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Big Noise from the Old Dominion

All those pundits and GOP establishmentarians who pronounced the tea party dead have some 'splainin' to do in the scorched aftermath of the Republican primary that dumped House Majority Leader Eric Cantor from his seat in Virginia's 7th congressional district.

Tea party candidate Dave Brat trounced Cantor, 55.5 percent to 44.5 percent, in a "shockingly lopsided" vote. As the Richmond Times Dispatch reported Cantor's defeat:

"This is one of the most stunning upsets in modern American political history," said Larry Sabato, head of the Center for Politics at the University of Virginia. "This is the base rebelling against the GOP leadership in Washington as represented by Eric Cantor." "I'm as stunned as anybody," Sabato said. "I've yet to find one person nationally or in the state outside the Brat circle who thought Cantor would be beaten."

From another perspective in the Times Dispatch report: "I can't believe that the voters in the 7th District would trade Number 2 and possibly Number 1 in Congress for Number 435 and that shocks me," said Mike Woods, a longtime Cantor supporter." Richmond Mayor Dwight C. Jones, chairman of the Democratic Party of Virginia, said "If ever there was any doubt, tonight's results prove that extremists have taken over the Virginia Republican Party. Eric Cantor tried to cater to hard-core conservatives, but he failed."

It looks like Brat's campaign had excellent GOTV. As Nate Cohn put it at the Upshot, "Turnout was not unusually low: More than 63,000 votes have been counted so far, up from around 47,037 in 2012." According to this map, it appears Brat's superior GOTV in the exurbs north of Richmond did the trick.

Pollsters didn't do too well on this one, as Cohn reports: "...One survey conducted for the Daily Caller by Vox Populi, a new Republican firm, showed Mr. Cantor just over 50 percent and ahead by 12 points. News media accounts suggested that Mr. Cantor's campaign was confident, and one internal poll showed he had a 34-point advantage."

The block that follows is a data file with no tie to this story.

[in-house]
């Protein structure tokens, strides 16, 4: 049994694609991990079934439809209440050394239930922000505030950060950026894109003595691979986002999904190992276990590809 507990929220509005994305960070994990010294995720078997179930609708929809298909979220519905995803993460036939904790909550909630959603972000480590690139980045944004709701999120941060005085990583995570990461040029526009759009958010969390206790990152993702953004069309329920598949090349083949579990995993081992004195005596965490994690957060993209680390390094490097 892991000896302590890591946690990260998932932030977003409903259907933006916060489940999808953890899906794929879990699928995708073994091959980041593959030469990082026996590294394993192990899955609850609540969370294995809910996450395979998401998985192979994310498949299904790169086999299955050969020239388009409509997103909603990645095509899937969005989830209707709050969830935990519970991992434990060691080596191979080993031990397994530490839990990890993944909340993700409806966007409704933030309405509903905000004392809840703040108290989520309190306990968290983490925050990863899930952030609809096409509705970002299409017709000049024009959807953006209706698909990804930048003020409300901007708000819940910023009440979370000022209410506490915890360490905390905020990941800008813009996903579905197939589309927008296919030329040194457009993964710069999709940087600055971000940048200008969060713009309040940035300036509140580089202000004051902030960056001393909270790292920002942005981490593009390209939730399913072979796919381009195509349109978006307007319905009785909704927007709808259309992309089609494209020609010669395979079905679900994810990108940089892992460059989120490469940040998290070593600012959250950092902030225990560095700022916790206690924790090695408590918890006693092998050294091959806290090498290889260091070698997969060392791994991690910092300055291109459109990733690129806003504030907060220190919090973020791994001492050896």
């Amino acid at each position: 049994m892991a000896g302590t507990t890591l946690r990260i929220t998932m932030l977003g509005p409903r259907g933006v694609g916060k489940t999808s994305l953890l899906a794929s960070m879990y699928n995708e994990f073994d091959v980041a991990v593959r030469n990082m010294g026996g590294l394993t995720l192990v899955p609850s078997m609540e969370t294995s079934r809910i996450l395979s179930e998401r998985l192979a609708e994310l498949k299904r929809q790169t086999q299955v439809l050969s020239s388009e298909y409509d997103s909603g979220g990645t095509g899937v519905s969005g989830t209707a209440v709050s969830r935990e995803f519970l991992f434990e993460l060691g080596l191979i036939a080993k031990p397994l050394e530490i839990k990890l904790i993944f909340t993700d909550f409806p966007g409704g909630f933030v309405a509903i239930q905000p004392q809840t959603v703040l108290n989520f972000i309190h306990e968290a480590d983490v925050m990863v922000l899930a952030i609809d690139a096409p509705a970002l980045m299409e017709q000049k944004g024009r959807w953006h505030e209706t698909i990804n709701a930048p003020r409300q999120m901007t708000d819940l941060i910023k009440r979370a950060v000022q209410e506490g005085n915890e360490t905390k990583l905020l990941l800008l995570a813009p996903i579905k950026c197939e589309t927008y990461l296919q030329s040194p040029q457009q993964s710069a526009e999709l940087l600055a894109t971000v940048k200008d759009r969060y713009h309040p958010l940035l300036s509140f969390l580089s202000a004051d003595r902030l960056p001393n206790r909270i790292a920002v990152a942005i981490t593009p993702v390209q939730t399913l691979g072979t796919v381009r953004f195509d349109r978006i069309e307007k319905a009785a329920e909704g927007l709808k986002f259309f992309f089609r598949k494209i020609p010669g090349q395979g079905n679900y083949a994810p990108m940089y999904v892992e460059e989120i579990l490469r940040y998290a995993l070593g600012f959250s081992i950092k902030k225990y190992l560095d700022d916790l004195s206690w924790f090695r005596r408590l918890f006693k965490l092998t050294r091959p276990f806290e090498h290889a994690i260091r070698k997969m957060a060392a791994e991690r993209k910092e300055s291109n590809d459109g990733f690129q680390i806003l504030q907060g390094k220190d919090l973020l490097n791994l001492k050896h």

Cantor's huge financial advantage counted for little. If there was a pivotal issue it would likely be immigration, as the Times Dispatch reports:

Brat, dwarfed by Cantor in spending, drummed home the immigration issue, accusing the incumbent of favoring "amnesty" for illegal immigrants. Cantor denied the charge, saying only that children of illegal immigrants should not suffer because their parents brought them into the country..."Everybody agrees that if immigration reform was on life support before, they're pulling out the plugs," because no other Republican wants to lose as Cantor did, Sabato said.

If Republicans had dismal prospects for winning Latino votes in 2014, Dems will likely trumpet Brat's victory as a clear indication that the GOP is moving toward an even more reactionary position with respect to immigration.

The district, which stretches from western Richmond northward to the outskirts of Warrenton (about 50 miles west of Washington, D.C.), northeastward to outer Fredricksburg and northwestward to the 'burbs of Charlottesville, has been Republican since 1981. VA-7 is redolent with early American and Civil War history, and includes some of George Washington's childhood stomping grounds.

As currently configured, the district is 74.3% White, 17.1% Black, 4.9% Latino, 3.9% Asian, 0.3% Native American/Alaskan, and 2.1% "other," according to 2010 Census data. Romney won it with 57 percent to Obama's 42 percent of votes cast in 2012. Cantor himself won with 58 percent of the votes in the same year.

It will be a tough race for Democrat John "Jack" Trammell, a Randolph-Macon College professor like Brat, and author and father of seven. Charlie Cook gives the district a R+10 "partisan voting index" rating. Yet anything north of Richmond is increasingly fair game for Dems, as D.C. cosmopolites and workers in the state's exploding high tech corridor along I-95 search for affordable housing.